Newspaper article THE JOURNAL RECORD

Automotive Youth Educational System Flourishes

Newspaper article THE JOURNAL RECORD

Automotive Youth Educational System Flourishes

Article excerpt

Don Gray knew what he was doing back in 1995 when he tapped Oklahoma City's Francis Tuttle Vocational Technical Center for the pilot program of a radical approach to education -- get all participants, including parents, involved early and ensure that the curriculum meets the goal of turning out employable students.

What Gray and Francis Tuttle officials started was the General Motors Youth Educational System designed to take kids from first glimmer of interest all the way through a two-year college and into a high-quality job at an auto dealership.

Not only has that program survived, it has flourished and now is embraced by Toyota Motor Sales USA, DaimlerChrysler and Volkswagen USA, speading into 150 schools in 26 states. Now, it's known as the Automotive Youth Education System and is operated by a not-for- profit foundation that Gray heads.

When he started the program here four years ago, Gray's goal was to establish 10 pilot schools to prove the concept and idea of John F. Smith Jr., GM's chairman and chief executive. His biggest problem: finding 10 schools "that aren't in Oklahoma, but are just as good as Oklahoma schools," Gray said.

After Francis Tuttle Vo-Tech Center got started, Gray called upon the Moore-Norman Technology Center, Great Plains Vo-Tech in Lawton and Tulsa County Technology Center as his next three schools.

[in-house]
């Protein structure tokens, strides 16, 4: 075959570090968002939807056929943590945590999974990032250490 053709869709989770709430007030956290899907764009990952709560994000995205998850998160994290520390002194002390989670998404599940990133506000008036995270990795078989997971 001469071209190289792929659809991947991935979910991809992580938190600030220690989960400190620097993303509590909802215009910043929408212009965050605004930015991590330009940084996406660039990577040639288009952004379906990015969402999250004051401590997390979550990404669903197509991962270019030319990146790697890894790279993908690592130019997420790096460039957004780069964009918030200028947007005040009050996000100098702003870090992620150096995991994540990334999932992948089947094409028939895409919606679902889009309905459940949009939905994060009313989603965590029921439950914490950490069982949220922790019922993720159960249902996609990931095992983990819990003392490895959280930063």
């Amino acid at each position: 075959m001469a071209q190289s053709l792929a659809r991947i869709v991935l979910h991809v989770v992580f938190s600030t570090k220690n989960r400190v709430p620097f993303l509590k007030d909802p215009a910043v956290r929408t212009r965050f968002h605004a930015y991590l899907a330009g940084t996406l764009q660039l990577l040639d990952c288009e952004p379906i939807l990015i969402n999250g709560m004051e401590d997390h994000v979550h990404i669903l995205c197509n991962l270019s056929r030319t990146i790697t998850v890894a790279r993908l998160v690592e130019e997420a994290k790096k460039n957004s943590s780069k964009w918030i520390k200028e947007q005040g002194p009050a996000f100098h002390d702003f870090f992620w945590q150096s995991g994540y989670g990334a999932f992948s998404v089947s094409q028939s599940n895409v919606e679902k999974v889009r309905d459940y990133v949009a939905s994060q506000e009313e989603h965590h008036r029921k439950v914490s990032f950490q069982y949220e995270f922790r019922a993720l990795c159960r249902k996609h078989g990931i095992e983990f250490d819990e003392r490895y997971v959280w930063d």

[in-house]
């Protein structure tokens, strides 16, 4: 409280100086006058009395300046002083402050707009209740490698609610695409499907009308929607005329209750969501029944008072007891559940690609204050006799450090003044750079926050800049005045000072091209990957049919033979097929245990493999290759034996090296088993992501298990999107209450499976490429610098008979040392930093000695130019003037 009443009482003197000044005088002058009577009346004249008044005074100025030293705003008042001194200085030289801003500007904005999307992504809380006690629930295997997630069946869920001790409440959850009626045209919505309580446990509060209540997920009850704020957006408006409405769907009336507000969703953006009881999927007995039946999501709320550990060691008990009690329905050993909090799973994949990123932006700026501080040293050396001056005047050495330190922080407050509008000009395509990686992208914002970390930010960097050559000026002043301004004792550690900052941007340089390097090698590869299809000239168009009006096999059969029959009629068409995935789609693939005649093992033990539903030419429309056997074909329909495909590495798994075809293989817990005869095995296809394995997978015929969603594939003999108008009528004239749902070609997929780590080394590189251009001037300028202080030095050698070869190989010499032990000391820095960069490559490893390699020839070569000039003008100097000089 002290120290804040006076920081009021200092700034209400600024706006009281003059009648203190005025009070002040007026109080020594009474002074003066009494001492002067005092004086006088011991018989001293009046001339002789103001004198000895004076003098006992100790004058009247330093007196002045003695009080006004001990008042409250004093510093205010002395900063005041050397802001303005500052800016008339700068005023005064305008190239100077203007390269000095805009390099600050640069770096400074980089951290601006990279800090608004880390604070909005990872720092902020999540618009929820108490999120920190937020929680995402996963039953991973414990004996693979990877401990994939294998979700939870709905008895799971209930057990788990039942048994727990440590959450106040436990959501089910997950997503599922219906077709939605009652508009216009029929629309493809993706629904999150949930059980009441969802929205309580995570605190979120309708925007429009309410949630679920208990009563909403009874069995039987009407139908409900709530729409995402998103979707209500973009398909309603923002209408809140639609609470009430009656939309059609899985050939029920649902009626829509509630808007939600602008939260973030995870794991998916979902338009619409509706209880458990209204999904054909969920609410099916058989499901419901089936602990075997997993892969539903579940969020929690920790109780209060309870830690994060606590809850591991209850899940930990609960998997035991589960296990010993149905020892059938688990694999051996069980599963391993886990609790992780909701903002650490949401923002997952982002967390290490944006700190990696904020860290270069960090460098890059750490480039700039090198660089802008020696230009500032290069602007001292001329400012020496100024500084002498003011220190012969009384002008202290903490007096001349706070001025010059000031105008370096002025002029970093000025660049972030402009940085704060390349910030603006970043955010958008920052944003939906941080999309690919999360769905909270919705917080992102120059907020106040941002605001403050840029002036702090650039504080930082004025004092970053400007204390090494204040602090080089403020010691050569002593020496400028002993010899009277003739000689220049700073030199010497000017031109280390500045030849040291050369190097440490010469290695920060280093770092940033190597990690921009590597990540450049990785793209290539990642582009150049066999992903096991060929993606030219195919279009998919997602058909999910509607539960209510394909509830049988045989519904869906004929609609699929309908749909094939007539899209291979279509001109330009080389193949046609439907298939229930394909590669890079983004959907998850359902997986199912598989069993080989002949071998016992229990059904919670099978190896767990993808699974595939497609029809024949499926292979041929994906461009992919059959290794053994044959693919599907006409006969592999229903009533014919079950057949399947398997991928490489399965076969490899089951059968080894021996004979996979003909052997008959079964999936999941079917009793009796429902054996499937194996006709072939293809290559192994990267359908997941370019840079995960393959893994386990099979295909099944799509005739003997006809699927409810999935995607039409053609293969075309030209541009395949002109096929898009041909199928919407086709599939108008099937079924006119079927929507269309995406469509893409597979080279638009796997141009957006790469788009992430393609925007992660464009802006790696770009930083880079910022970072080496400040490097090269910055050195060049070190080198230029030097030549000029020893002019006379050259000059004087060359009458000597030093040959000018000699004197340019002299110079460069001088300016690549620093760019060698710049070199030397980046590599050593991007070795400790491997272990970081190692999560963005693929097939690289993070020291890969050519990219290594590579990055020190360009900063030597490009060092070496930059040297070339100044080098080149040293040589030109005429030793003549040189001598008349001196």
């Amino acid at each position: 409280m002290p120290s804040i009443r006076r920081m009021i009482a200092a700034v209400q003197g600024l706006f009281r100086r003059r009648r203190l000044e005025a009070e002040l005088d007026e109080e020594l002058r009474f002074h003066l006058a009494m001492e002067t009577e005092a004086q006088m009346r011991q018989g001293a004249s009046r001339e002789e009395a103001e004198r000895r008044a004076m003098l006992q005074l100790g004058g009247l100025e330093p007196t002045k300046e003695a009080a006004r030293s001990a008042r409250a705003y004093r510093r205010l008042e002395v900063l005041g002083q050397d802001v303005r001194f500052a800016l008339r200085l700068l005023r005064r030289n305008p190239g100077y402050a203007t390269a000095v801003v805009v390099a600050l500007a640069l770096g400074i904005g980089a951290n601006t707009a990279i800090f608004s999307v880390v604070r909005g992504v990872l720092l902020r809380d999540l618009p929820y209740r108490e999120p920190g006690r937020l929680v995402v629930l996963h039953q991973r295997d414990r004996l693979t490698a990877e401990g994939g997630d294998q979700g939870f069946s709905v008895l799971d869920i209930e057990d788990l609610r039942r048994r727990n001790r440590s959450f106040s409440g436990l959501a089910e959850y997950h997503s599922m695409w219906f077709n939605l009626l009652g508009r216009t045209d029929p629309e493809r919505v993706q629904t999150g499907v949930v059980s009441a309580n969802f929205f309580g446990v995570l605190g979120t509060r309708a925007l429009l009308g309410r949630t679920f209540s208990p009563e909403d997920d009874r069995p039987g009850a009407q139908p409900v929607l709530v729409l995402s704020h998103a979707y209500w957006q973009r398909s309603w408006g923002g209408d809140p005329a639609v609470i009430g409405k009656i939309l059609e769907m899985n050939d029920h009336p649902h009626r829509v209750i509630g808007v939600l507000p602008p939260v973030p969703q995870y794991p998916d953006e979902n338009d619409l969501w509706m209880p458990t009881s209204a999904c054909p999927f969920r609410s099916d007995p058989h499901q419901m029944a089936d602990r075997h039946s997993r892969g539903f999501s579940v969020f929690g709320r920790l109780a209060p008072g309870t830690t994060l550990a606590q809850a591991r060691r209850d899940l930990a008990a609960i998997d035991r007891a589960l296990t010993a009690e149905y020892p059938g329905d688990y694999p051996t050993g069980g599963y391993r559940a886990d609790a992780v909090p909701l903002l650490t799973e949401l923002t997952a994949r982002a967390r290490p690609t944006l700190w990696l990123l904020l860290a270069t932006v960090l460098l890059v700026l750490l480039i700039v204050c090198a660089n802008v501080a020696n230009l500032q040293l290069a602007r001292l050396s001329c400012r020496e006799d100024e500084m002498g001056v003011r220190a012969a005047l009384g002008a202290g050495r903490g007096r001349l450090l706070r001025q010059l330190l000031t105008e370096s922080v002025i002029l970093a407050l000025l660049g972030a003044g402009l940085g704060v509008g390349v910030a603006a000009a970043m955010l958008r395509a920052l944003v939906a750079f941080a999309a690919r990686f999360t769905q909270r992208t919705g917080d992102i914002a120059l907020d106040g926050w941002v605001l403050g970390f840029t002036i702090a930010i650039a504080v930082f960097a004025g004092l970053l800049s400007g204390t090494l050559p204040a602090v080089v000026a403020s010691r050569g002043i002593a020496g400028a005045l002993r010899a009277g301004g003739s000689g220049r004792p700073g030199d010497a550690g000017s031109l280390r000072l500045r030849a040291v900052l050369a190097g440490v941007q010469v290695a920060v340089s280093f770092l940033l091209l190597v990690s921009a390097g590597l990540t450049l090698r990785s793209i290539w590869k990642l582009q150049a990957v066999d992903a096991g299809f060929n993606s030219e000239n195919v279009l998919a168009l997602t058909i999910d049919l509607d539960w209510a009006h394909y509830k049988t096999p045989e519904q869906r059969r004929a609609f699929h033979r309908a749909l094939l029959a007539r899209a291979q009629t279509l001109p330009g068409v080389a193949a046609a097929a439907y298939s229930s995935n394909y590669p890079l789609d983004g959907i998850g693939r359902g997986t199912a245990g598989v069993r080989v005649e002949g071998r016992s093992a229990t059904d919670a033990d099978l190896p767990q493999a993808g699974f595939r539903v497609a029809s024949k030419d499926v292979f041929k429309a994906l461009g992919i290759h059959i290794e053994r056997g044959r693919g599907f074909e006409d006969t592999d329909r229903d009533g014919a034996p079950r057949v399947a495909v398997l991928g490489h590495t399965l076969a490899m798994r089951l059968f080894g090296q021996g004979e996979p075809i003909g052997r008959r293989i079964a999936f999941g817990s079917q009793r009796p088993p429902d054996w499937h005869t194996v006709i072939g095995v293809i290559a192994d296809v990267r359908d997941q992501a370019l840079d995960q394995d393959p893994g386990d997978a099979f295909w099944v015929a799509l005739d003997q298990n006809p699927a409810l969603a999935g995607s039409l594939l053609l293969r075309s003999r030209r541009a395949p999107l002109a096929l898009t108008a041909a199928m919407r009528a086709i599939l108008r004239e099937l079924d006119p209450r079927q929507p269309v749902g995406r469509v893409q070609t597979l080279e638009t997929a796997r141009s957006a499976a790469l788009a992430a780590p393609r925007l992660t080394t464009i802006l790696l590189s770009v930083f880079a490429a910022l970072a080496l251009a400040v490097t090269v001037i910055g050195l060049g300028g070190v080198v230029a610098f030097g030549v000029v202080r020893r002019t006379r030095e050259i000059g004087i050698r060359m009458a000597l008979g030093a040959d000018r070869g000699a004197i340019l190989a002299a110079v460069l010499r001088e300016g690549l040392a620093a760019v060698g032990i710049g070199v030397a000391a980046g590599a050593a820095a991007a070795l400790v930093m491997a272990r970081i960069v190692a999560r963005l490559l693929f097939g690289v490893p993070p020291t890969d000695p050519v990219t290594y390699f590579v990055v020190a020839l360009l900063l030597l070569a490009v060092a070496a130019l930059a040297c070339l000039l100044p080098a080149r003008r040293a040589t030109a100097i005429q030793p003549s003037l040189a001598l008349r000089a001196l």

Recognizing a good thing when they have it, the foundation's board has gone one step further by electing Kay Martin, Francis Tuttle superintendent, to its board. For four years, she has served on an advisory board. Now her voice will be heard from the inner circle.

"It's an exciting opportunity," she said. "Since I'm the only grass-roots educator on the board, I will be able to bring the perspective of the classroom teacher to the board."

From the beginning, when Smith broached the subject with the National Auto Dealers Association, which totally embraced it and is now a co-sponsor, the idea has been to fill the need for trained technicians at the dealership level.

It has worked.

"We have rigid requirements," said Martin. "We require a strong commitment from not only the students but also from the parents. Kids who want to be in this program give up a lot, but they gain a lot, too."

There are now 11 students enrolled at Francis Tuttle, up from two the first year. …

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